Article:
‘Life-threatening’ storm floods Gold Coast theme parks, cuts off major highways and leaves two people stranded – but downpour puts out 49 active fires
- ‘Life-threatening’ flash flooding in southeast Queensland after downpour
- Major highways between the Gold Coast and Sunshine Coast have been cut
- Two people are stranded and more than 50 different reports of flooded roads
- Theme parks MovieWorld and Wet’n’Wild Gold Coast closed due to flooding
- Rain helps exhausted firefighters put out 49 bushfires in NSW in one week
Major highways have been cut and residents flooded as up to 300mm of torrential rain bucketed down on southeast Queensland overnight.
Two people were stranded after trying to drive through ‘life-threatening’ floodwater on the Gold Coast, with police receiving more than 50 reports of flooded roads across the city on Saturday morning.
The deluge hit the Gold Coast the hardest with 325mm of rain falling at Loders Creek and more than 200mm in the Gold Coast Hinterland with floodwater closing the M1 at Helensvale.
Theme parks MovieWorld and Wet’n’Wild Gold Coast were shut Saturday due to the flooding
1500 NSW volunteer firefighters out battling blazes on Saturday rejoiced in the rain which has helped them put out 49 fires since last Saturday
Torrential rain pelted Southeast Queensland as this rain radar image shows
Major highways have been cut at the Gold Coast suburb of Helensvale
The Bureau of Meteorology warned of ‘life threatening’ flash flooding at 6.15am
MovieWorld and Wet’n’Wild Gold Coast theme parks are closed due to the flooding.
The Cunningham Highway and the M1 have both been closed at Helensvale.
The Gold Coast suburb of Coomera, southeast of Brisbane, was inundated with 90mm of rain in just one hour, the Bureau of Meteorology reported.
‘Very dangerous storms are producing intense rainfall around Coomera,’ the Bureau warned on Twitter at 6.15am
‘Dangerous and life threatening flash flooding is likely.’
Parts of the Gold Coast received triple the monthly rainfall overnight with the slow-moving cell impacting northern NSW before starting to move offshore.
Chaos hit Queensland roads as the rain bomb dumped precipitation on the Gold Coast
The rain bomb comes as gentler falls over the past few days have helped exhausted volunteer firefighters extinguish more than 40 bushfires down the east coast of New South Wales.
More than 1500 firefighters were working to contain 75 bushfires in NSW on Saturday morning of which 25 were uncontrolled.
The onset of rain over the state has helped the firefighters put out 49 fires since last Saturday when there were 124 major fires burning in the drought-ravaged state of which 47 were out of control.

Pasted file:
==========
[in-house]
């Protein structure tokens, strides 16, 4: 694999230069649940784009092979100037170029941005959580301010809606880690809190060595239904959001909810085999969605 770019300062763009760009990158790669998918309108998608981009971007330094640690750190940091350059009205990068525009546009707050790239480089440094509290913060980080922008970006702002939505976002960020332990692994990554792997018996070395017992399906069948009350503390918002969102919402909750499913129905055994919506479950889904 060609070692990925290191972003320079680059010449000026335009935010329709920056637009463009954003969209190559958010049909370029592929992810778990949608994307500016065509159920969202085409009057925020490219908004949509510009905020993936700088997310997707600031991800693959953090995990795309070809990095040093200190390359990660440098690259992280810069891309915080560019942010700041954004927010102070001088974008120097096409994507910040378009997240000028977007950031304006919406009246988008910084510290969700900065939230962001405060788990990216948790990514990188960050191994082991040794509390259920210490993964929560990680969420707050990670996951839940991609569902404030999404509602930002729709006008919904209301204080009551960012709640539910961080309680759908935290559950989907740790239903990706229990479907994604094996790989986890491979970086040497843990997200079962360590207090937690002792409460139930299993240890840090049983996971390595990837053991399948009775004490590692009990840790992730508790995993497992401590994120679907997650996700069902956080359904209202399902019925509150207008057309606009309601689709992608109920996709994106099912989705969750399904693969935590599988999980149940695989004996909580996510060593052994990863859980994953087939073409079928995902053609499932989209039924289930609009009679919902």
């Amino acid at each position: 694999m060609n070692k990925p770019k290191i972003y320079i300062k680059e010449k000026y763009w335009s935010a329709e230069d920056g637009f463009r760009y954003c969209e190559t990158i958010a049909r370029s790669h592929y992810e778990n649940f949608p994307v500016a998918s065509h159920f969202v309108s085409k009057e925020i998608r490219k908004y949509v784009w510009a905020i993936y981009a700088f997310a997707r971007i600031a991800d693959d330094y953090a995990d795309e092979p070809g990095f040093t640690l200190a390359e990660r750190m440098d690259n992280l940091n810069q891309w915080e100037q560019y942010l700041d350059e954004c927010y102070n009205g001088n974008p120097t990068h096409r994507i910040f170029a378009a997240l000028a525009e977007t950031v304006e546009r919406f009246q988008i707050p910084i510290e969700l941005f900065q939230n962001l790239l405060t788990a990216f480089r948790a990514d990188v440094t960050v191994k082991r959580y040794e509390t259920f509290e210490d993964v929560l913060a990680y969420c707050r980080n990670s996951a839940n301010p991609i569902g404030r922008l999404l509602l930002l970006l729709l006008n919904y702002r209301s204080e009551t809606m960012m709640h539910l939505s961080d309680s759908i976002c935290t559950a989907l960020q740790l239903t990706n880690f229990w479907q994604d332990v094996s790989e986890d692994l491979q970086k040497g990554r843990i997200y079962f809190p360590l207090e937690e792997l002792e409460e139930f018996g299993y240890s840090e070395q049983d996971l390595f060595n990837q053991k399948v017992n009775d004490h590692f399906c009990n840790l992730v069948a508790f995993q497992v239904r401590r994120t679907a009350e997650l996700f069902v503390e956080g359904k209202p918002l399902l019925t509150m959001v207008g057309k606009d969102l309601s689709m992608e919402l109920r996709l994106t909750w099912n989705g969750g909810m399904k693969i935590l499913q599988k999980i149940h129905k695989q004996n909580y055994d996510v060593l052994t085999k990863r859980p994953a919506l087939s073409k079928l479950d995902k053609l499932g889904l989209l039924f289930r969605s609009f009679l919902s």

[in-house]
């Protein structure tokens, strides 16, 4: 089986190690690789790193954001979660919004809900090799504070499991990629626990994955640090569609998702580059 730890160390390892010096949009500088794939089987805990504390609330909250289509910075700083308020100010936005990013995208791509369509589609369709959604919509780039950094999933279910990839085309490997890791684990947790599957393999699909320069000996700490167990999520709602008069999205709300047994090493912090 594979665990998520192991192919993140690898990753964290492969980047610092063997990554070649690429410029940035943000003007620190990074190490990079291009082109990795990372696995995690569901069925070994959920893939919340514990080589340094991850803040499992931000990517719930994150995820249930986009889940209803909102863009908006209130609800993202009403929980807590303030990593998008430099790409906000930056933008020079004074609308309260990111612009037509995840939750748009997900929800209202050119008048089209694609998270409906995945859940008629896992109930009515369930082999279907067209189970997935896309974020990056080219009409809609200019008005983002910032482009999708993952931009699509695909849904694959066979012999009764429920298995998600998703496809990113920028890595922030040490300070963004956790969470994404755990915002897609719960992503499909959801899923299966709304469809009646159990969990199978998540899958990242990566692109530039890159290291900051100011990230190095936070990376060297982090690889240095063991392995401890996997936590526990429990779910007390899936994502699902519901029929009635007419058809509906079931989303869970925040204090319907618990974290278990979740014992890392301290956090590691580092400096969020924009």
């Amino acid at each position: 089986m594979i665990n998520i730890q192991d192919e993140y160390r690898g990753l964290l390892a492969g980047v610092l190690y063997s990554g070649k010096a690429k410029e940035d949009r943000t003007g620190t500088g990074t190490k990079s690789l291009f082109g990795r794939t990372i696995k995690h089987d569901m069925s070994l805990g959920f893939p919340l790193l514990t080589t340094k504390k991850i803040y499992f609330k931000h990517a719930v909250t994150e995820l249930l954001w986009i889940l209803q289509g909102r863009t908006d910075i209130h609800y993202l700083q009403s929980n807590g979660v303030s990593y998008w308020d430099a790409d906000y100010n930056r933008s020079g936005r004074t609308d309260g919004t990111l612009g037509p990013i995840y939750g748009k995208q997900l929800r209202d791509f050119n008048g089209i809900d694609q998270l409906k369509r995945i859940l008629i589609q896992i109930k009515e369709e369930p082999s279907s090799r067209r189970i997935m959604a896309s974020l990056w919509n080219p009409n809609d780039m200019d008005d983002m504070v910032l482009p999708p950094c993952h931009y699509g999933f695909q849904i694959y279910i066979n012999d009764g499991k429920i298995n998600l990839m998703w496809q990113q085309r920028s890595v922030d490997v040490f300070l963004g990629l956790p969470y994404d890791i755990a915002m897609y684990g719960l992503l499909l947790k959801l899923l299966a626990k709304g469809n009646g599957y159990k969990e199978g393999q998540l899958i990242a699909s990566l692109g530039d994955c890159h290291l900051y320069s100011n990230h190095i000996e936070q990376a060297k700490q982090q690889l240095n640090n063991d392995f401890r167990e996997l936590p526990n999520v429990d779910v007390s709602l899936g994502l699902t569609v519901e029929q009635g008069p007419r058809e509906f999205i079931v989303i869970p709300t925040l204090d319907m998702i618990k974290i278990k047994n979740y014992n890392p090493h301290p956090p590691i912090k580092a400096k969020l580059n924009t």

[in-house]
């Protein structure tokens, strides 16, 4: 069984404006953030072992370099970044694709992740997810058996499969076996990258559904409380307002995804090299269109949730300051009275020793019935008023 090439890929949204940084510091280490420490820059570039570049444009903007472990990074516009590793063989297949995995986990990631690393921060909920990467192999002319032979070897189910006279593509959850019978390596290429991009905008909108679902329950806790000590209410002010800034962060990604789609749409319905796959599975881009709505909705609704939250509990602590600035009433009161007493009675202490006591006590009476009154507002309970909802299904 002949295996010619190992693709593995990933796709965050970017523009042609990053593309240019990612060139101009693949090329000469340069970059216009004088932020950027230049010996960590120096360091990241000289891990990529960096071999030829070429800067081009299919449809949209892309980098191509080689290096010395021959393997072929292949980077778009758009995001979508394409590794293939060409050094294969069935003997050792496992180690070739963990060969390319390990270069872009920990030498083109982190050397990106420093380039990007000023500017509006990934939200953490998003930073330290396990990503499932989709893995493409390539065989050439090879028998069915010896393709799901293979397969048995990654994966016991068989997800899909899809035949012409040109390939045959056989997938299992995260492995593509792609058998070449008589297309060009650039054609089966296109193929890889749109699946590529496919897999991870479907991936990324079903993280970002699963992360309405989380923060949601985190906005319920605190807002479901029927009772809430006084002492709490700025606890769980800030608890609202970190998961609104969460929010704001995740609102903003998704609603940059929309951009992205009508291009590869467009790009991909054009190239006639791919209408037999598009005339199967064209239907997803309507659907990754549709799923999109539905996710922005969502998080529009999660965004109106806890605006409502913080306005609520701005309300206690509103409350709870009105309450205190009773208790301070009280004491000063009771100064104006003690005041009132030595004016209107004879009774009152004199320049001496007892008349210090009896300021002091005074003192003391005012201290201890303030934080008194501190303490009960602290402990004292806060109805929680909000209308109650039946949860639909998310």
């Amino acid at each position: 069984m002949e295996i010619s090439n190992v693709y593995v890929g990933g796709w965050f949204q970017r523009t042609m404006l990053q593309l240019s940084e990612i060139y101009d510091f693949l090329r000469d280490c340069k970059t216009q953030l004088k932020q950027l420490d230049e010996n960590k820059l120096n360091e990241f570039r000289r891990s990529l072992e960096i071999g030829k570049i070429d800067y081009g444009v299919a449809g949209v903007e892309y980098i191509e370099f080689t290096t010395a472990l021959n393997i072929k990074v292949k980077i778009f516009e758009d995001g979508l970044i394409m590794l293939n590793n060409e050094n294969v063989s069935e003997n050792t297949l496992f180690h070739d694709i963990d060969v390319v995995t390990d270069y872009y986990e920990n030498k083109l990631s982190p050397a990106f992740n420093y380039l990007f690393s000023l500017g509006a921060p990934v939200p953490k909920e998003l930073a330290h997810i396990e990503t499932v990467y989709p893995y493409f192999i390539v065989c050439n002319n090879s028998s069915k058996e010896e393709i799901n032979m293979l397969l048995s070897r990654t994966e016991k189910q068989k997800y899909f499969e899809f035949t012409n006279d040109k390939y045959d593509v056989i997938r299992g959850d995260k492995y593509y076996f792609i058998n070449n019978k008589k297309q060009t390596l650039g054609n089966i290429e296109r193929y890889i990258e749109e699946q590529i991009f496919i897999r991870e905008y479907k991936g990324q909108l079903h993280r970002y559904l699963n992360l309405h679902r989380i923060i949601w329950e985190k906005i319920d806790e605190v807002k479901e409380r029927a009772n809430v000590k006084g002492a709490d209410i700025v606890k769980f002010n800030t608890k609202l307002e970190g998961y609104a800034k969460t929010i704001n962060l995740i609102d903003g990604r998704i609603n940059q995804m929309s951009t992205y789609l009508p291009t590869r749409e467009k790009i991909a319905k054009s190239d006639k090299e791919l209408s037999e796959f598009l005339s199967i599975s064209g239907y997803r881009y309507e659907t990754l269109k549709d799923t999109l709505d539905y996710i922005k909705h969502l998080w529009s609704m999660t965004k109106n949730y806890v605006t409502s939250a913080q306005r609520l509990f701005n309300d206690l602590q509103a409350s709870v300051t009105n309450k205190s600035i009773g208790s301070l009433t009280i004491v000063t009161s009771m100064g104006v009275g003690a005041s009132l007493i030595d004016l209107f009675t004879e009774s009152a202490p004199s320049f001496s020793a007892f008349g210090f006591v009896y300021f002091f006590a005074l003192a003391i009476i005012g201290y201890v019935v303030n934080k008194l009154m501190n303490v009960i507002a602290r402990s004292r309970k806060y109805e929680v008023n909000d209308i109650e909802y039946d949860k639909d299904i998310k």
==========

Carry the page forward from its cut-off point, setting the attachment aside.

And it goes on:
Bureau of Meteorology NSW duty forecaster Rob Taggart said the rains so far had been heavier in the state’s northeast and had brought little relief to the south coast bushfires, but that was likely to change on Monday.
‘Another system is coming through on Monday that is more promising for the southern firegrounds … including the southwest slopes and snowy mountains area,’ he said.
The widespread showers and thunderstorms that have brought relief to the state over the past week are expected to continue until Monday.
Central NSW and the state’s northeast are expected to cop a soaking on Saturday with the potential for heavy rainfall on the north coast and parts of the Central Coast, Bureau of Meteorology meteorologist Zach Porter told AAP.
Heavy rain caused flash flooding in parts of the state on Friday with the Australian Reptile Park on the Central Coast forced to close for the day as a result of the huge deluge.
Killabakh on the mid-north coast received the most rain with 98mm falling on Friday while Audley in southern Sydney copped 59mm.
The rain didn’t reach the bushfire-ravaged South Coast and Snowy Mountains where the highest rainfall amount recorded was 11mm in Bodalla on Friday, Mr Porter said.
NSW SES assistant commissioner Paul Bailey said there had been 323 call-outs overnight on Thursday including some for surface flooding in Parkes and Dubbo in the state’s central west.
Mr Bailey said fire-affected areas may see an increase in tree falls due to weakened soil, debris flowing into creeks and flash flooding due to a lack of vegetation.
The rain is expected to ease on Sunday with thunderstorms and showers forecast on Monday before windy and dry weather is due on Tuesday.
There’s a potential for elevated fire danger later in the week with warm weather forecast, the BOM said.